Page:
Construction and Housing Minister Uri Ariel and Finance Minister Yair Lapid agreed on Sunday to form a multi-billion-shekel fund to reduce barriers to developing real estate.

Construction remains stalled on some planned housing programs because the existing infrastructure – in areas such as urban planning, road interchanges and water treatment facilities – is not up to snuff. The fund will take aim at making progress on those fronts, in order to let stalled construction proceed.

“The marketing must be effective, and [must] enable contractors to build tens of thousands of additional housing units throughout the land, and increase the supply of [housing] starts,” Ariel said. “This is the most significant tool at the government’s disposal for reducing the price of housing.”

In addition to agreement on the “barriers fund,” the housing cabinet on Sunday approved the creation of a government agency to advance rental housing.

In an interview with The Jerusalem Post to be published during October’s Diplomatic Conference, Lapid said that his aim was to “change the rules of the game” in housing, pushing more young couples toward rentals.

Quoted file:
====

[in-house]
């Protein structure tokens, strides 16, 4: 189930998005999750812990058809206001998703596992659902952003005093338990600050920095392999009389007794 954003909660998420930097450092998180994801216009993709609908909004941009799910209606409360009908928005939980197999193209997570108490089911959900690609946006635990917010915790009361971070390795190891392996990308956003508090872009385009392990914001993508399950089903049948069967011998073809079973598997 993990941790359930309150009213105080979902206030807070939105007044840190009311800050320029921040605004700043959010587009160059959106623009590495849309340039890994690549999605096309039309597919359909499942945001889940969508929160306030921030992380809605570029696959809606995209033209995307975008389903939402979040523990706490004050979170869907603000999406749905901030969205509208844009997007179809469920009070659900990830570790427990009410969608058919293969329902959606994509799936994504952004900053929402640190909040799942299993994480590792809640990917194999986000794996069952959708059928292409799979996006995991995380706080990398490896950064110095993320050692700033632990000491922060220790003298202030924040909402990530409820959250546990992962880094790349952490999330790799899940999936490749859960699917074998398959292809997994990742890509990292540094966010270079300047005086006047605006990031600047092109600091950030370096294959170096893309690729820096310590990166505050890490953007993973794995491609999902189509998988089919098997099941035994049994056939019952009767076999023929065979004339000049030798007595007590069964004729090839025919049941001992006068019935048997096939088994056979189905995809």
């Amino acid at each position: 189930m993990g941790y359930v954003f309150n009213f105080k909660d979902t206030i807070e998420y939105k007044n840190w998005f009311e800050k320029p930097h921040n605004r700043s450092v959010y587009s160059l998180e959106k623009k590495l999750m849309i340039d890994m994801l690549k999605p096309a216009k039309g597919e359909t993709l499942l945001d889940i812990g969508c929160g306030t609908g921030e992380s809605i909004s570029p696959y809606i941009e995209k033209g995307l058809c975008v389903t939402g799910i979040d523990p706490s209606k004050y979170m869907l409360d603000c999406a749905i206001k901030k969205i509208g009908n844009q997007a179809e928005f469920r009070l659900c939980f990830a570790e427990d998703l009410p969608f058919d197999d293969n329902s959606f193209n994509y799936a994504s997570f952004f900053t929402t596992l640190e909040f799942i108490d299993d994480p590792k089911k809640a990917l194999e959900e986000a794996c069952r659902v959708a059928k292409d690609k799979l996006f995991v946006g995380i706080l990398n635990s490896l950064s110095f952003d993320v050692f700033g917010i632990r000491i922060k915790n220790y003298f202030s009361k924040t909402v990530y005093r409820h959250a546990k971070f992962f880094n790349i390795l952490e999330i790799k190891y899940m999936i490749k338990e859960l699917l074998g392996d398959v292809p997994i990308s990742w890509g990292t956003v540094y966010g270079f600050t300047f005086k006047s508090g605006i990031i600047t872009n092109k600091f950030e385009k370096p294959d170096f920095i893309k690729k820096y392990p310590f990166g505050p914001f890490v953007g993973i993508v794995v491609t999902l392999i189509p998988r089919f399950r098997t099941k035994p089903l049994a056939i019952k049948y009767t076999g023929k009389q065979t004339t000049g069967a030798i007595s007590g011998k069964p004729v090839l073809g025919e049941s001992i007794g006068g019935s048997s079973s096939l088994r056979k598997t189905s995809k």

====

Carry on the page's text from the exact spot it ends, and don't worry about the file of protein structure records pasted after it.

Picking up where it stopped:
The company’s main objectives will be developing potential land for development, implementing property agreements and land redemption, advancing statutory planning and managing development and contracts. The company will have an operating budget of NIS 8 million and an additional NIS 20m. for advancing projects for each of the next two years.

“The government company that will be established will advance projects in the area of rental housing, and will centralize under it the handling of all stages of building, from locating areas, to construction and oversight of contract winners,” Lapid said on Sunday.

Due largely to a lack of new supply to keep up with spiking demand, the average home price shot up 54 percent between 2008 and 2012, while average household income in the country rose by only 20 percent.

Lapid set a goal of adding 150,000 units over the next decade to combat the housing crisis.

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